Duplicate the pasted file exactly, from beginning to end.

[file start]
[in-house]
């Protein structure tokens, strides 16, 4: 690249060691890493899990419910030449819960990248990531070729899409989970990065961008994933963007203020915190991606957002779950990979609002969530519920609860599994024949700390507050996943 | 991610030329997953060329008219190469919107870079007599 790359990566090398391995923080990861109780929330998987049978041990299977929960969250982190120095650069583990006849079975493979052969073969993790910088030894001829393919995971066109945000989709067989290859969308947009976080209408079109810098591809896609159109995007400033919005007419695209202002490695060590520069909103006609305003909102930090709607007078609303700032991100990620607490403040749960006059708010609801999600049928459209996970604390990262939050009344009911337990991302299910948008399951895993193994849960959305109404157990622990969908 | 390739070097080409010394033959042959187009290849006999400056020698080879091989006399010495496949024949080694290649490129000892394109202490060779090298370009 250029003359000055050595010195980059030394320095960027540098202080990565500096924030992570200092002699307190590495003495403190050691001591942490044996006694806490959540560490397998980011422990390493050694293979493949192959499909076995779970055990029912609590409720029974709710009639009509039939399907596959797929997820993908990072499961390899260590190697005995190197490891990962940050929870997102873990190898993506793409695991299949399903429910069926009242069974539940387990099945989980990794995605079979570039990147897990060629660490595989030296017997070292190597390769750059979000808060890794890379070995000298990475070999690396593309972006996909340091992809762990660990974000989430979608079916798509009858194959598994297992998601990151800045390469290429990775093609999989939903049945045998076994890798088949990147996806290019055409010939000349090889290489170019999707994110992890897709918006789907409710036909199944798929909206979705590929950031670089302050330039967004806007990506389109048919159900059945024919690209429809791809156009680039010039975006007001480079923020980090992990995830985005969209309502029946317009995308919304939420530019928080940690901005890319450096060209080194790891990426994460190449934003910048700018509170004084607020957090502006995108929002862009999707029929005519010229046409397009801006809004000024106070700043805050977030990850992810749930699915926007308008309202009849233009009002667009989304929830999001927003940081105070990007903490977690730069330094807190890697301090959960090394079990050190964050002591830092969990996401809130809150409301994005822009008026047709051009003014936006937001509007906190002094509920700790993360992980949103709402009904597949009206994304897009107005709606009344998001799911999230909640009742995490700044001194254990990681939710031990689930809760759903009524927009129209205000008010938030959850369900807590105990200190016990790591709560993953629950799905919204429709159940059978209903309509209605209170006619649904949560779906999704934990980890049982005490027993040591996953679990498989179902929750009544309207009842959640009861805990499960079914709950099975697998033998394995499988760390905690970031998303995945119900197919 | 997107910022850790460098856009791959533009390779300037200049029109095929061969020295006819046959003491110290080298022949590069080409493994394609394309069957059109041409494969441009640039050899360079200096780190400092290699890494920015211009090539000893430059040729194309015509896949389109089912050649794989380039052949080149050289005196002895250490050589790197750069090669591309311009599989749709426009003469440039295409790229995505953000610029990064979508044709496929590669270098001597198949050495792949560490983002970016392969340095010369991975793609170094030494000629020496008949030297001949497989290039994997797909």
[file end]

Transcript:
[in-house]
């Protein structure tokens, strides 16, 4: 690249060691890493899990419910030449819960990248990531070729899409989970990065961008994933963007203020915190991606957002779950990979609002969530519920609860599994024949700390507050996943 | 991610030329997953060329008219190469919107870079007599 790359990566090398391995923080990861109780929330998987049978041990299977929960969250982190120095650069583990006849079975493979052969073969993790910088030894001829393919995971066109945000989709067989290859969308947009976080209408079109810098591809896609159109995007400033919005007419695209202002490695060590520069909103006609305003909102930090709607007078609303700032991100990620607490403040749960006059708010609801999600049928459209996970604390990262939050009344009911337990991302299910948008399951895993193994849960959305109404157990622990969908 | 390739070097080409010394033959042959187009290849006999400056020698080879091989006399010495496949024949080694290649490129000892394109202490060779090298370009 250029003359000055050595010195980059030394320095960027540098202080990565500096924030992570200092002699307190590495003495403190050691001591942490044996006694806490959540560490397998980011422990390493050694293979493949192959499909076995779970055990029912609590409720029974709710009639009509039939399907596959797929997820993908990072499961390899260590190697005995190197490891990962940050929870997102873990190898993506793409695991299949399903429910069926009242069974539940387990099945989980990794995605079979570039990147897990060629660490595989030296017997070292190597390769750059979000808060890794890379070995000298990475070999690396593309972006996909340091992809762990660990974000989430979608079916798509009858194959598994297992998601990151800045390469290429990775093609999989939903049945045998076994890798088949990147996806290019055409010939000349090889290489170019999707994110992890897709918006789907409710036909199944798929909206979705590929950031670089302050330039967004806007990506389109048919159900059945024919690209429809791809156009680039010039975006007001480079923020980090992990995830985005969209309502029946317009995308919304939420530019928080940690901005890319450096060209080194790891990426994460190449934003910048700018509170004084607020957090502006995108929002862009999707029929005519010229046409397009801006809004000024106070700043805050977030990850992810749930699915926007308008309202009849233009009002667009989304929830999001927003940081105070990007903490977690730069330094807190890697301090959960090394079990050190964050002591830092969990996401809130809150409301994005822009008026047709051009003014936006937001509007906190002094509920700790993360992980949103709402009904597949009206994304897009107005709606009344998001799911999230909640009742995490700044001194254990990681939710031990689930809760759903009524927009129209205000008010938030959850369900807590105990200190016990790591709560993953629950799905919204429709159940059978209903309509209605209170006619649904949560779906999704934990980890049982005490027993040591996953679990498989179902929750009544309207009842959640009861805990499960079914709950099975697998033998394995499988760390905690970031998303995945119900197919 | 997107910022850790460098856009791959533009390779300037200049029109095929061969020295006819046959003491110290080298022949590069080409493994394609394309069957059109041409494969441009640039050899360079200096780190400092290699890494920015211009090539000893430059040729194309015509896949389109089912050649794989380039052949080149050289005196002895250490050589790197750069090669591309311009599989749709426009003469440039295409790229995505953000610029990064979508044709496929590669270098001597198949050495792949560490983002970016392969340095010369991975793609170094030494000629020496008949030297001949497989290039994997797909």